Del. Sessions Ends in Status-Quo for Insurers

August 2, 2004

Delaware Gov. Ruth Ann Minner has signed a number of bills of interest to the property/casualty industry since the 2003-2004 legislative session ended July 1, most recently the personal injury protection legislation and a workers’ compensation subclassification bill.

“Many bills of interest to the business community were passed during the legislative session and signed into law, but we were disconcerted that a full discussion on reigning in workers’ compensation costs did not take place,” said Richard Stokes, regional manager and counsel for the Property Casualty Insurers Association of America (PCI).

PCI was also reportedly disappointed that in the waning hours of the session, House Bill 550, the general obligation bonds bill, passed with a new provision that increases fees for certain driving records. Specifically, the legislation increases the fee for national driving records from $4 to $15 and increases from $8 to $20 the cost of handling special requests to certify records or notarize affidavits. The bill was signed July 1.

The remainder of this year will be busy for lawmakers with election activities. The governorship and both legislative chambers have contested races. With Insurance Commissioner Donna Lee Williams deciding to step down after three terms in office, the race for this post is reportedly critical for the industry.

Rep. Ennis (District 6), vice chairman of the House Economic Development, Banking and Insurance Committee, has been endorsed by the Republican State Party. Other Republican candidates include former House candidate and party official Jeffrey Craig, whose family owns an insurance agency.

The Republican winner in the September primary will face off with either Matt Denn or Karen Weldin Stewart. Denn is a Wilmington trial lawyer who served as Gov. Minner’s chief counsel for three years. In his first bid for statewide office, Denn had reportedly pledged not to accept donations from the insurance industry, and claims he is running to give Delawareans a stronger voice in helping to challenge rising costs for auto and health coverage.

Denn was recently endorsed by the Delaware Democratic Party Executive Committee. Stewart narrowly lost to retiring Commissioner Williams, a Republican, in 2000 and has worked in the insurance field for 15 years. Stewart is president of the Weldin Group, an insurance consultant business to regulators. Williams, who was first elected in 1992 and re-elected in 1996 and 2000, decided not to seek re-election for a fourth, consecutive term, for family reasons.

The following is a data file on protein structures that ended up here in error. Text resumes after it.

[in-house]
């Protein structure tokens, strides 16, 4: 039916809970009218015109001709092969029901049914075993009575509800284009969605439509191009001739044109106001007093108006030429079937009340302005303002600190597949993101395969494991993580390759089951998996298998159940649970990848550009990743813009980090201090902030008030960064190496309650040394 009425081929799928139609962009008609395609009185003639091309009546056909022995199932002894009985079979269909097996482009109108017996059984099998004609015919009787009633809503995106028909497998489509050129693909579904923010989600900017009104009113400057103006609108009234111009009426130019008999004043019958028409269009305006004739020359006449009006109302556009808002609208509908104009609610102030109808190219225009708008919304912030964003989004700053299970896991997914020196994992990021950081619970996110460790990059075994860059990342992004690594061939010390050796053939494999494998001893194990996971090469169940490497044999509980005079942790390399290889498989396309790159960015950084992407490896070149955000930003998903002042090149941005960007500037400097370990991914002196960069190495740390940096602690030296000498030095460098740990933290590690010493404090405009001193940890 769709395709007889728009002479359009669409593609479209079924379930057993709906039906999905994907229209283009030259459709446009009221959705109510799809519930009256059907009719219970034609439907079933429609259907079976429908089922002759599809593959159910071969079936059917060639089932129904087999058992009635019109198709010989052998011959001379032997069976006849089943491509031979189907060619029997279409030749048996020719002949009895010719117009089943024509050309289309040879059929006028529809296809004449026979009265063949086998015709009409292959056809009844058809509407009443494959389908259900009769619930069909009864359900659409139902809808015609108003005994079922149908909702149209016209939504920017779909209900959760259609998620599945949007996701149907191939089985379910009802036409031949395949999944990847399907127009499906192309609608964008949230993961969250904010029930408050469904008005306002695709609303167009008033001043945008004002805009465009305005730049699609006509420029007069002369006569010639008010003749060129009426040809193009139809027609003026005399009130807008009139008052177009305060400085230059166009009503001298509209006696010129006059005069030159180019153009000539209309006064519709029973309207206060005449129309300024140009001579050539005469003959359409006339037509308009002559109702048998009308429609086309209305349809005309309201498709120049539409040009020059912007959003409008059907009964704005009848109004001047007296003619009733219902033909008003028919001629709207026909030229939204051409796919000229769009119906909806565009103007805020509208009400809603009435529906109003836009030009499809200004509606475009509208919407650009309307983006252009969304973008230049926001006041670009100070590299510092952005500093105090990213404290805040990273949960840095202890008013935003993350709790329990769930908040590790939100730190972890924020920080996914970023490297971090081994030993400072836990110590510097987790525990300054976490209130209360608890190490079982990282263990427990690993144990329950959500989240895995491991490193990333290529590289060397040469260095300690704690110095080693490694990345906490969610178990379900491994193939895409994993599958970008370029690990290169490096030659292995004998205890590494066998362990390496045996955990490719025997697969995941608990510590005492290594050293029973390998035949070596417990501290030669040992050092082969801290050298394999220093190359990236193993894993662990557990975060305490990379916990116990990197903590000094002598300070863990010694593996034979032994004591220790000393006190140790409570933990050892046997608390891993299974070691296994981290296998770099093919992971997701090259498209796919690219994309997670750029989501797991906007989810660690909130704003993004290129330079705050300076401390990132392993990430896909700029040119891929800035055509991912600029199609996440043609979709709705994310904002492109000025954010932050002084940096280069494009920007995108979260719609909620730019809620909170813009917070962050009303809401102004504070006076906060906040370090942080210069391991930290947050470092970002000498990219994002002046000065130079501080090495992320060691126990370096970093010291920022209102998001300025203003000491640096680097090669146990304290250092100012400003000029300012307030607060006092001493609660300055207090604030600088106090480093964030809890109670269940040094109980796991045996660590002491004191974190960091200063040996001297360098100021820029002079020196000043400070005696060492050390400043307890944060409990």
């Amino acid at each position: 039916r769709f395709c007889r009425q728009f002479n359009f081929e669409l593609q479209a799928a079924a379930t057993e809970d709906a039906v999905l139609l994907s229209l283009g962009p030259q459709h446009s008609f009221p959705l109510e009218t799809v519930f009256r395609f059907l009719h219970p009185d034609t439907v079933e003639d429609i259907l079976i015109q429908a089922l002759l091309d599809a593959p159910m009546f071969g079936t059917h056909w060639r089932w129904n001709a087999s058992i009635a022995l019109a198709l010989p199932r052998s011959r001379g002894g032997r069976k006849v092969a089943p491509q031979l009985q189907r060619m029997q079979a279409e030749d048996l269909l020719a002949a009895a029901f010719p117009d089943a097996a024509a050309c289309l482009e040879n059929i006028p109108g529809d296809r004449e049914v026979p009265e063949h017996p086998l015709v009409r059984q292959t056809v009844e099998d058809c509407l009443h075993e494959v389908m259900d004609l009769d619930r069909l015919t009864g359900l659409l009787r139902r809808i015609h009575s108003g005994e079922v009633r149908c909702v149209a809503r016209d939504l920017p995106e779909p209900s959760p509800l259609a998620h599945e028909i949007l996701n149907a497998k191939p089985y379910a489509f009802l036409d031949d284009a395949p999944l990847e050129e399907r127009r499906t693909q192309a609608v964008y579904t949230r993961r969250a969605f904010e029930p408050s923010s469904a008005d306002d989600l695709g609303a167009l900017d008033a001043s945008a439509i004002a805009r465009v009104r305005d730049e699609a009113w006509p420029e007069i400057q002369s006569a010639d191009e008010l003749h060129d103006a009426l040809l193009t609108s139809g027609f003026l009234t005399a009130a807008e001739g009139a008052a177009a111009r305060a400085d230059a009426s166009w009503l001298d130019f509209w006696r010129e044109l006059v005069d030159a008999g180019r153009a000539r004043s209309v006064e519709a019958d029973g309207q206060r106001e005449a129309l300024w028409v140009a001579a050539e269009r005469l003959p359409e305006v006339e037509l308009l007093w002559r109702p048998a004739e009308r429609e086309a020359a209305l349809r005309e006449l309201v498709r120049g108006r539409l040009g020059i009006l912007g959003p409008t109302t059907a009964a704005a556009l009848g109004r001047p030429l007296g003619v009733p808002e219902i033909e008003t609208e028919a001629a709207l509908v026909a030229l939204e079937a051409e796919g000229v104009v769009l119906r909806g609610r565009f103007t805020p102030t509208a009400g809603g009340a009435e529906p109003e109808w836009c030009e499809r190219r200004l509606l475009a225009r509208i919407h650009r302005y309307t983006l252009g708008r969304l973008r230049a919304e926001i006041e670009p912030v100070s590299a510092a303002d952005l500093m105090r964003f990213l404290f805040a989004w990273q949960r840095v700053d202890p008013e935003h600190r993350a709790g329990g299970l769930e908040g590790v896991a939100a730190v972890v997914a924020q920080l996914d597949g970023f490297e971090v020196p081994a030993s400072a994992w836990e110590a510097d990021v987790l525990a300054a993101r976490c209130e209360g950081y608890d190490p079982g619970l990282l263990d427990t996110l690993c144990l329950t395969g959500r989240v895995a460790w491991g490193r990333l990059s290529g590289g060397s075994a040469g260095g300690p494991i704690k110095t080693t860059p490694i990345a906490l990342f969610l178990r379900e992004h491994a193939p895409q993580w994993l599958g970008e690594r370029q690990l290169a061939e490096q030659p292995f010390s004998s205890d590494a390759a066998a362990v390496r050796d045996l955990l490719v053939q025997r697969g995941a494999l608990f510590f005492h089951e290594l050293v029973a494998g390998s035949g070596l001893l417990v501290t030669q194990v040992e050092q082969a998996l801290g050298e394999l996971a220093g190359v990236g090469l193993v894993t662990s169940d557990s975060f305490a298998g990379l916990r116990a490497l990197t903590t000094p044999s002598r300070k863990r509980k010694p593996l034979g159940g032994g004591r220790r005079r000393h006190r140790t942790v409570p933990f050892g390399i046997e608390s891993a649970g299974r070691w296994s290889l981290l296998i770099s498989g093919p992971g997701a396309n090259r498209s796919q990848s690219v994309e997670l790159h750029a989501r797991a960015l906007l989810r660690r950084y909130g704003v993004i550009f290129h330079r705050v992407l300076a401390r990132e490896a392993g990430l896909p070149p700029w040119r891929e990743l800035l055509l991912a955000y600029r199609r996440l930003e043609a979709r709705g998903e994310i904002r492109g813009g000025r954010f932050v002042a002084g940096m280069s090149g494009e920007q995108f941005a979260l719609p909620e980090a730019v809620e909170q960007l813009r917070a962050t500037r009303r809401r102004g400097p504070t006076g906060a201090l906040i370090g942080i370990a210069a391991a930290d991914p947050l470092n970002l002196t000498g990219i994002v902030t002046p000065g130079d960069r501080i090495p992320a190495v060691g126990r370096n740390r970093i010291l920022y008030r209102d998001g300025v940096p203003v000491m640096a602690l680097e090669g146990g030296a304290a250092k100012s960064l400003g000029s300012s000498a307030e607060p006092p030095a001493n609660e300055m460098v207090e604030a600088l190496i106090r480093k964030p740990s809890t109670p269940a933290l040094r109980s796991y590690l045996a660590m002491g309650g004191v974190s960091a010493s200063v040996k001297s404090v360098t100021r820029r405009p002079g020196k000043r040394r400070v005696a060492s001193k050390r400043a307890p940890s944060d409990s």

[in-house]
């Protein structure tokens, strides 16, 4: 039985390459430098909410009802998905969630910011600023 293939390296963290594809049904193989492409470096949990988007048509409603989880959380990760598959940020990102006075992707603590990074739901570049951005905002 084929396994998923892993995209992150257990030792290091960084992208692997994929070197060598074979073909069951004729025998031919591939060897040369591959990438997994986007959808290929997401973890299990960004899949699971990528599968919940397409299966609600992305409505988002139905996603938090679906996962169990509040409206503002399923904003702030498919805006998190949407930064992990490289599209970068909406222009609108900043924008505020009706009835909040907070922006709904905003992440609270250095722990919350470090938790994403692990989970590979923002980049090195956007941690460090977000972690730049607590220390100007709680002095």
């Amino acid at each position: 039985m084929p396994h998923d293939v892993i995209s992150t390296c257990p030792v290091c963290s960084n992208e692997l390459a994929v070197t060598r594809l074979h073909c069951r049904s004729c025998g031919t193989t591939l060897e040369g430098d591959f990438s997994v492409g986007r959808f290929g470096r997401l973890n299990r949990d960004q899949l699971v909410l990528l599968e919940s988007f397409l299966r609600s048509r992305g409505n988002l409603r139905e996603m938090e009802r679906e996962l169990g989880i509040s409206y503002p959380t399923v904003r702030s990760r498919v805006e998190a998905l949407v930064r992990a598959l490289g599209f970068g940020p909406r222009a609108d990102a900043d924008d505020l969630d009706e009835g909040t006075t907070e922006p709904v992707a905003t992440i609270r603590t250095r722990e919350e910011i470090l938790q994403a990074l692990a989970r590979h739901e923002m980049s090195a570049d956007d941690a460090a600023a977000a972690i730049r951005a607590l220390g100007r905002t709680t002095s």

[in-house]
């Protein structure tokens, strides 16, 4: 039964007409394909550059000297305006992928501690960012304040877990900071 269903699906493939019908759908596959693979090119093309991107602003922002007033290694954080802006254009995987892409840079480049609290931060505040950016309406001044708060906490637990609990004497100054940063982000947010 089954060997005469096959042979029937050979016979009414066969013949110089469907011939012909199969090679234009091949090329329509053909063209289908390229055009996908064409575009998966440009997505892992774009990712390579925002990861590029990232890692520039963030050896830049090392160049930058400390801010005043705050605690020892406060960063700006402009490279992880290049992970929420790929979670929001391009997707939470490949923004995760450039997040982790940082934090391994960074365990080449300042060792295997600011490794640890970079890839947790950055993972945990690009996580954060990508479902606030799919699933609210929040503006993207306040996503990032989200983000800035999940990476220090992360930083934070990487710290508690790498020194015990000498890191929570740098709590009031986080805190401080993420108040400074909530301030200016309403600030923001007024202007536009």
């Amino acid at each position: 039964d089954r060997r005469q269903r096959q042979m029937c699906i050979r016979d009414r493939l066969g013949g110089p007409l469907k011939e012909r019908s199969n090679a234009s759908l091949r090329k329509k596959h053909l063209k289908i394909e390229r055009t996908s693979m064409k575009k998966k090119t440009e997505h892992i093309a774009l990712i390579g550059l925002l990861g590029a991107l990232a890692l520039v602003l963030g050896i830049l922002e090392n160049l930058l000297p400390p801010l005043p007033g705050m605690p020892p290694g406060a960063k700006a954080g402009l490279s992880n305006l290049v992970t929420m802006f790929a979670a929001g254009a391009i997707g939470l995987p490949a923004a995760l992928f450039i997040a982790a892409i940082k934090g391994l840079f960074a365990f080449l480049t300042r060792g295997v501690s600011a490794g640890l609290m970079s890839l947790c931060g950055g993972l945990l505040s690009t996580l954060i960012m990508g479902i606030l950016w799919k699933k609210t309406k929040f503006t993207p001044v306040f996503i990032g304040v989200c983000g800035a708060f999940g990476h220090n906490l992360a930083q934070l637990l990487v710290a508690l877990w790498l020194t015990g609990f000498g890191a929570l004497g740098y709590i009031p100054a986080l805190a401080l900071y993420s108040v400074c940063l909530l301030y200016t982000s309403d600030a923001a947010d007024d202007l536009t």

Some of the bills signed into law include:

* SB 166, which began as a bill that would have limited the maximum amount of the PIP deductible to $1,000 and require certain notification requirements about the impact of the deductible to policyholders, was eventually amended in the final days of the session. It was amended as a “notice” bill that spells out all deductible options available and ensures the policyholder acknowledges the cover and costs associated with the policy he or she selects. The bill was signed into law on July 22 and takes effect Oct. 1.

* HB 430, which would permit employers to develop subclassifications within the uniform classification system that better recognize their particular risk.

* HB 43, which makes a failure to wear a seat belt a primary traffic violation.

* HB 272, which amends Delaware code to implement codification of insurance regulation accounting standards as adopted by the National Association of Insurance Commissioners.

* HB 280, which creates professional public adjuster licenses.

* HCR 40, which urges all insurance companies to review accident reports and the driver education curriculum in public and private high schools to potentially offer a premium reduction.

Was this article valuable?

Here are more articles you may enjoy.